Your purpose in life is to use your gifts and talents to help other people. Your journey in life teaches you how to do that – Tom Krause (1934-2013), Finnish bass-baritone.
A gifted man’s skill can never go unnoticed, even if it takes a while before fame smiles at him. Consistency has a way of rewarding a dogged and resilient individual who persists at what he does. Without monetary rewards or encouragement from people, one with talent uses it to the best for others to benefit or tap from. Preventing a gifted man from manifesting his talent is like taking his breath away; same could be said of Banji Ojewale if he is denied showing forth his God-given writing talent.
Banji holds in high esteem his name, especially if a piece would be carrying his identity. I was in a discussion with him recently, when he disclosed his opinion to me on an offer he got from a group of people. He was engaged to write an article on a subject matter that would require thorough research and asked to deliver the piece within a few hours. He declined the offer when he was told to hurriedly prepare the piece. When I asked why he rejected the offer, he made me understand that he could never compromise his writing style for monetary offer or gain, and most especially because the piece would carry his name. My take-away from his action was that Banji places a huge premium on the signature, which is indicative of identity, in all of his writings.
The veteran journalist does not joke with his way and style of putting a piece together. He cares less about how long it would take him to prepare a piece, so far as it aligns with his style and does not deviate from his honed writing pattern. His style – alliteration and assonance, mixed with the regular use of adjectives to describe clearly and capture fully the attention of his reader, cannot but make one ask for more.
Banji captivates his readers with the aesthetics of his writing. Apart from his writing style and wide experience in the print and electronic media, his deep and robust research, deploying facts and figures on the subject matter he writes on, usually blows one away.
A special attribute one would easily find in Banji is his principled lifestyle of discipline and commitment to a course that has greatly impacted everyone around him. He admonishes everyone he has had personal encounter with to be committed to this same course; serving God and moving close to Him. There is no one, old or young, that is very close to him, who does not tap from his vast wealth of knowledge. He advises with all sense of humility and caution, especially on sensitive issues. Let me add that the Banji I know is generous and also kind to a fault.
The teachings, instructions and guardianships I have enjoyed under Banji’s tutelage as a father cannot be fully captured or expressed with words, as he only can tell how far he has gone, for his children to reach for their best. But then, he isn’t a selfish father, as he does not limit his counsel and guidance to his children alone, he also reaches out to everyone he has ever had encounter with. When it comes to keeping in touch with people, Banji’s friends and associates can testify to the regular goodwill messages they receive from him every month. He does not forget to do this to all his contacts on the first day of every month.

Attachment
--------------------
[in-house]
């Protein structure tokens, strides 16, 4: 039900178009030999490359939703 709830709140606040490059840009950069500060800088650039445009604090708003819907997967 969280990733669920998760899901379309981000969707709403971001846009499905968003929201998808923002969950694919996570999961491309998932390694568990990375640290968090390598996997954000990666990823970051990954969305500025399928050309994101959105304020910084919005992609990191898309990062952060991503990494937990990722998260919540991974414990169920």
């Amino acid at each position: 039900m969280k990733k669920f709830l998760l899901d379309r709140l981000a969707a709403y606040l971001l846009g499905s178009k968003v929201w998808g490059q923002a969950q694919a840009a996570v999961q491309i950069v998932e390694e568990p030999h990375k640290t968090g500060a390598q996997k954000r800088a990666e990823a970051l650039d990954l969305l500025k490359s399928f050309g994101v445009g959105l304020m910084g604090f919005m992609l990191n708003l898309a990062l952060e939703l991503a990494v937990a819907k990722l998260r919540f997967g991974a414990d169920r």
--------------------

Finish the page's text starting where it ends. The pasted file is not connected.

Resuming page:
Banji Ojewale, a journalist and writer, retired but still active in literary works and contributions, was born on June 13, 1950 in Accra, Ghana, were he was also bred. He has various educational and professional qualifications with vast years of professional experience in journalism and mass communication. He has worked as a media practitioner and consultant all his life till the present, in major print and electronic organisations in Nigeria. He has travelled to some parts of Europe and Asia. Banji was sponsored by a Russian News agency back in 1987, and he got rewarded for the best write-up on the trip. He was also part of the team of African journalists asked to tour parts of the Soviet Union and cover the war in Afghanistan.
Banji, in his younger years in school, won a scholarship at Wesley Grammar School, Accra, Ghana as his brilliance and intelligence announced him at an early age. As he turns 71 on June 13, his loved ones can only but wish him more power to his elbow, as he moves deeper into his twilight years.
The widely read and travelled man, fondly called TBO (Theophilus Banji Ojewale) by his friends, is a devout Christian who loves writing, reading the Bible, analysing TV documentaries and telling stories to children at bedtime. He has written many articles, feature stories and reviewed many books by different authors. Banji recently wrote a book, yet to be published, titled, Ten Tall Tales, which is a collection of children’s stories. One other major hobby you can’t take away from Banji is travelling by road. He loves seeing the beauty occasioned by nature.
To Ijadunola-Oluwa Theophilus Banji Ojewale at 71, I wish you a very blissful and memorable day filled with rest and good health on every side of your life.
Happy birthday, Dad!
Kayode Ojewale is of the Public Affairs and Enlightenment Department of LASTMA.